Ok, ok, Congrats, Philly fans. Your team played one HELL of a Super Bowl after everyone wrote you off when Carson Wentz tore his ACL and went down for the season. You had to rely on a second-year head coach and a backup, journeyman quarterback, Nick Foles to get you into the playoffs and help fulfill your wildest dreams.
And you know what? He did just that. Nick Foles showed up big when it most mattered and brought home the Super Bowl championship home to Philadelphia for the first time ever. Much to the shegrin of my hometown team, the Pats….but I digress.
What. A. Game.
Truth be told, as a fan of the game, you couldn’t have asked for a better Super Bowl. I thought the Patriots had the Eagles with 2:21 left to go in the 4th quarter and the ball in Tom Brady’s hands, but a strip sack turnover helped run the clock down and sealed the deal to bring the Lombardi Trophy to Philadelphia for the very first time. It was truly one hell of a shootout, so let me be one of the first to congratulate you on a seemingly impossible season that became very, very real. Job well done, Philly.
I remember when the Patriots won the Super Bowl for the first time and it was magical. After that field goal by Adam Vinatieri, I ran out onto the street screaming at the top of my lungs, high fiving strangers and hugging randos as we all embraced, bonded by something truly special. A region’s first Super Bowl win.
I’ll never forget that and it brings chills to my spine when I think back about that moment, so, again, congratulations to you, Philadelphia, just don’t burn the city down before that parade kicks off. Take that from a 5-time veteran of duck boat parades, ok?
Anyway, as huge Pats fans here at Inphantry, I can tell you firsthand, the City of Boston doesn’t really don’t start paying attention until the playoffs kick off, and this year wasn’t much different. Even with a banged-up roster, and two of our favorite Patriots out for the season (Dont’a Hightower and Julian Edelman) we still felt really comfortable sliding into the playoffs as the number one seed.
The Super Bowl was all but ours. We were sure of it. Our shortsighted arrogance guaranteed it.
And with the Titans, Jaguars and Philadelphia on deck throughout the playoffs, it felt like a surefire thing to expect Roger Goodell to hand Tom Brady the Vince Lombardi trophy for the second year in a row. And with the two weeks leading up to the Super Bowl, the mood in Boston was very much, ‘at ease,’ with our prospects of having another duck boat parade to schedule in February.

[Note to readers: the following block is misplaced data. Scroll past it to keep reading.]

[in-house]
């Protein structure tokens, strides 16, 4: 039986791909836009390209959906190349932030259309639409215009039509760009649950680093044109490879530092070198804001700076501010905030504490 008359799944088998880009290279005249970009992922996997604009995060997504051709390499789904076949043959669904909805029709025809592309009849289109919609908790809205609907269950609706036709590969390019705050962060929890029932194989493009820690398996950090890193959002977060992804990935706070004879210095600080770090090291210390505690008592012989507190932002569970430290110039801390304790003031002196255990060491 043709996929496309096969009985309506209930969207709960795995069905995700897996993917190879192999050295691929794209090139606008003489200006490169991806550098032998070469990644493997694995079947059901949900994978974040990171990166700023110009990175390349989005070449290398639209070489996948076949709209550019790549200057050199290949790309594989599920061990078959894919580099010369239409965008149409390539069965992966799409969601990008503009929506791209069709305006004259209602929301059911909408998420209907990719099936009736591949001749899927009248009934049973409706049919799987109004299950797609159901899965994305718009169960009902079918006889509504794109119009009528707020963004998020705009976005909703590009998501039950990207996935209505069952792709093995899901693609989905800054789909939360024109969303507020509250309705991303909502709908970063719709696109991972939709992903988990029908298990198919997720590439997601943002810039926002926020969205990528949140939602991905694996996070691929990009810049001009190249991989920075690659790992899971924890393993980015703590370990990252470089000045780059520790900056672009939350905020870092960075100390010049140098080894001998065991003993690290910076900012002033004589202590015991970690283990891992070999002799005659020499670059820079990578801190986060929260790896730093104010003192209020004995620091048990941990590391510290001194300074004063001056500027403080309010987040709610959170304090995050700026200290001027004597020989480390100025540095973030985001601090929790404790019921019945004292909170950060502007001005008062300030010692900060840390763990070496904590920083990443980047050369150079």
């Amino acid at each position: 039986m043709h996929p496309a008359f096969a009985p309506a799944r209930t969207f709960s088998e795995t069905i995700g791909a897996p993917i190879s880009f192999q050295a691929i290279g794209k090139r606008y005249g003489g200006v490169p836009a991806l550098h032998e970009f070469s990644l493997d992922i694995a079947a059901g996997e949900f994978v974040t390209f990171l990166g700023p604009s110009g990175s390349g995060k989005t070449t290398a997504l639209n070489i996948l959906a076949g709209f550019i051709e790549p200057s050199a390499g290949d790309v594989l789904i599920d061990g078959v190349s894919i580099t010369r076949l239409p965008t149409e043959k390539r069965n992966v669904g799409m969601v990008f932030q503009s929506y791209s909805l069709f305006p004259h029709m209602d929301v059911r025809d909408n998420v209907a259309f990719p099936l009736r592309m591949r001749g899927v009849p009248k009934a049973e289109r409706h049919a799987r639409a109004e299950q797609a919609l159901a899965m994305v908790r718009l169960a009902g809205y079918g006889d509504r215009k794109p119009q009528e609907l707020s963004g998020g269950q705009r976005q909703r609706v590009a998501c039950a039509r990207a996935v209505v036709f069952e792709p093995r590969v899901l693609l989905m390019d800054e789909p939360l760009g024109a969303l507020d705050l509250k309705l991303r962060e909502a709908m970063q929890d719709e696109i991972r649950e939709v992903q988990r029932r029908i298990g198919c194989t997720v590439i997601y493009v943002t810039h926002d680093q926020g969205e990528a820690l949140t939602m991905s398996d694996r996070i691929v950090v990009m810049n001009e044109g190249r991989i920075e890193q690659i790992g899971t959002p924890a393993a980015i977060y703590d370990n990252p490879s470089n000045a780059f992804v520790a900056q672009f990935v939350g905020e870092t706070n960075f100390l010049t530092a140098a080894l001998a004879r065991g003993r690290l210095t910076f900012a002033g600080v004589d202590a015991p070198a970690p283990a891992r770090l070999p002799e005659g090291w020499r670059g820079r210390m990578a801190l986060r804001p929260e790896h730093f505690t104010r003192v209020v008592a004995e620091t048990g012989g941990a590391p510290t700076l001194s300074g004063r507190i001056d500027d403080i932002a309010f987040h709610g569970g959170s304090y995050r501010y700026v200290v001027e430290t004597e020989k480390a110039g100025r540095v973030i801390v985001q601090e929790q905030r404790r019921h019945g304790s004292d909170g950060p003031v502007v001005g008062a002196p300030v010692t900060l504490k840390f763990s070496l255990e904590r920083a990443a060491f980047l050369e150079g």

All the stars seemed to align once again for the Brady & Belichick Show to roll. And all we had to do was fire up the grill and crack a few cold ones and sit back to enjoy the laser show that was about to begin.
But here we are. February 5th, 2018, and the bitter taste of defeat on the world’s biggest stage lingers, coupled with the compliments of a slight hangover. Both of which have left me grumbling more than usual on a Monday morning, but life moves on. The show must go on.
It’s not the end of the world. Right…..?
Anyway, let’s come to terms with it by writing about it. Maybe….the fact is, The Philadelphia Eagles won their very first Super Bowl since the team first was created in 1933 over the New England Patriots by a score of 41-33 at U.S. Bank Stadium in Minneapolis, Minnesota. The game was really won on several gutsy calls by head coach, Doug Pederson, and executed brilliantly by Nick Foles, who really played the game of his life.
And the crazy part is, both Doug Pederson and Nick Foles have historically been backup quarterbacks (Pederson for Dan Marino and Brett Favre) and Foles for Carson Wentz, Alex Smith, Jared Goff, and Case Keenum. And Foles himself was once on the brink of retirement just two years ago but was convinced by his wife to keep playing (sounds like an awesome wife).